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Posted by on Feb 3, 2010 in Art, Greg, Life | 2 comments

Happy Birthday Norman Rockwell

I love the Google search page graphic today:

Norman Rockwell's Birthday - © 1926 SEPS by Curtis Publishing

Set to commemorate the birthday of American artist Norman Rockwell, it really grabbed me this morning when I saw it.

For many years the only decoration the Mrs. and I had in our first flat in Sandringham were a set of three Rockwell prints that were given to us by her dad. They are prints of three of the early cover illustrations that he did for The Saturday Evening Post magazine.

They lined the wall in our small lounge/dining room, and besides the odd photograph or two in standing frames, were the artistic focal points in the first home we shared together. This was in the early 1990’s, before we were married.

We still have the prints in one of the spare bedrooms in our home today. And whilst the frames are a little worse for wear in some places, the prints are still good – maybe now would be an appropriate time to reframe them and get them back into a more public place?

More on Norman Rockwell here.


  1. A fascinating artist, despite his sentimental subject matter. I think we have all been transported to another world at some time in our lives by one of his pictures. There is a lot of interesting movie trivia about his paintings (got this on Wiki this morning):

    In the film Empire of the Sun, a young boy (played by Christian Bale), is put to bed by his loving parents in a scene also inspired by a Rockwell painting—a reproduction of which is later kept by the young boy during his captivity in a prison camp. (Freedom from Fear, 1943).[13]

    The 1994 film Forrest Gump includes a shot in a school that re-creates Rockwell's "Girl with Black Eye" with young Forrest in place of the girl. Much of the film drew heavy visual inspiration from Rockwell's art.[14]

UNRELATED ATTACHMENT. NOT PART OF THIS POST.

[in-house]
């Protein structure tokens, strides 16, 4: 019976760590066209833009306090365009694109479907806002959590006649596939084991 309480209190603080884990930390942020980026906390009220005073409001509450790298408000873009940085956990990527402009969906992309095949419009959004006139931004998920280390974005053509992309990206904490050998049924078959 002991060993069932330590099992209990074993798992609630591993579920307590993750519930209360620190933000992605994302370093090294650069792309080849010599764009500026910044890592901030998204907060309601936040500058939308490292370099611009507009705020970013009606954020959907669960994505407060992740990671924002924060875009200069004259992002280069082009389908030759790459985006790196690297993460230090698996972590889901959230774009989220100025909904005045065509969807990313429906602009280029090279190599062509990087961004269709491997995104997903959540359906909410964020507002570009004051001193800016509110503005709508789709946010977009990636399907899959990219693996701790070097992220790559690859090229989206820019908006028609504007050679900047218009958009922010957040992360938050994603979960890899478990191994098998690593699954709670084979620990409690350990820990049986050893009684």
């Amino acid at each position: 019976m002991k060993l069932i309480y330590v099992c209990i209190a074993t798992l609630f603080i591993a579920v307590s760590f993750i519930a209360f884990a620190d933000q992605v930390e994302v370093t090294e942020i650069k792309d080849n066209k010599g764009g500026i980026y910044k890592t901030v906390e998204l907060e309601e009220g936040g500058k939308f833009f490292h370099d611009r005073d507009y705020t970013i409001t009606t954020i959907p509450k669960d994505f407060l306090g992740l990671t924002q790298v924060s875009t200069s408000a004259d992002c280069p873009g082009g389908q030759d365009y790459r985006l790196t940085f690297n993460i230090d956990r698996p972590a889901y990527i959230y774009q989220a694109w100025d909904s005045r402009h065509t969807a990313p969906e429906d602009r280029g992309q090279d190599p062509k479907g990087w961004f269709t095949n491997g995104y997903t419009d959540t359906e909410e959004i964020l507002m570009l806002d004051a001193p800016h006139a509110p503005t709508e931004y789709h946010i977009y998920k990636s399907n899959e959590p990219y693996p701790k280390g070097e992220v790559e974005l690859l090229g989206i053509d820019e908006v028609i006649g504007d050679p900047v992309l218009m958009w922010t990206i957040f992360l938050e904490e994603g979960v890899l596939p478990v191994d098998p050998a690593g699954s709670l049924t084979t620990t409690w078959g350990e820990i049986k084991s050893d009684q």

In the film Lilo & Stitch, the end credits include a parody of Rockwell's Thanksgiving illustration. The participants in the dinner include three aliens, a native Hawaiian woman and child, and an African-American man. (Freedom from Want, 1943).

    The 1988 film Funny Farm featured a scheme concocted by a homeowner (played by Chevy Chase) where redneck townsfolk are bribed to act like the characters of Norman Rockwell's paintings to create the illusion of ideal small-town American life, making the area more appealing to prospective buyers.

    In the film The Polar Express, there appears one of the Rockwells' Saturday Evening Post covers, The Discovery (Boy Discovering Santa Suit).

    Film director George Lucas owns Rockwell's original of The Peach Crop, and his colleague Steven Spielberg owns a sketch of Rockwell's Triple Self-Portrait. Each of the artworks hangs in the respective filmmakers' workspaces.[8] Rockwell is a major character in an episode of Lucas’ Young Indiana Jones Chronicles, “Passion for Life.”

    In 2005, there was great controversy when Target Co. sold Marshall Field's to Federated Department Stores and the Federated discovered a reproduction of Rockwell's The Clock Mender, which depicted the great clocks of the Marshall Field and Company Building on display.[15][16] Rockwell had donated the painting depicted on the cover of the November 3, 1945 Saturday Evening Post to the store in 1948.[17]

    A Thanksgiving dinner scene in director Ridley Scott's 2007 film American Gangster emulates Rockwell's classic painting "Freedom from Want".

    Stand-up comedian Christopher Titus performed a one-man show early in his career entitled "Norman Rockwell is Bleeding," which revolved around the comedian's dysfunctional childhood and family. He chose the title based on his experiences being at odds with the idealized images of Rockwell's works.

    Writer Dean Koontz describes a scene of a boy and his dog sitting side by side surfing the internet as a Norman Rockwell moment of the twenty-first century in his novel Relentless.

    (sorry about the long comment, thought your readers may enjoy it).

  2. Was there not a sign above those prints for a long time that read, "NO Politics, No Religion" Allowed, I am sure it was taken down that night of the Johnny Clegg concert?

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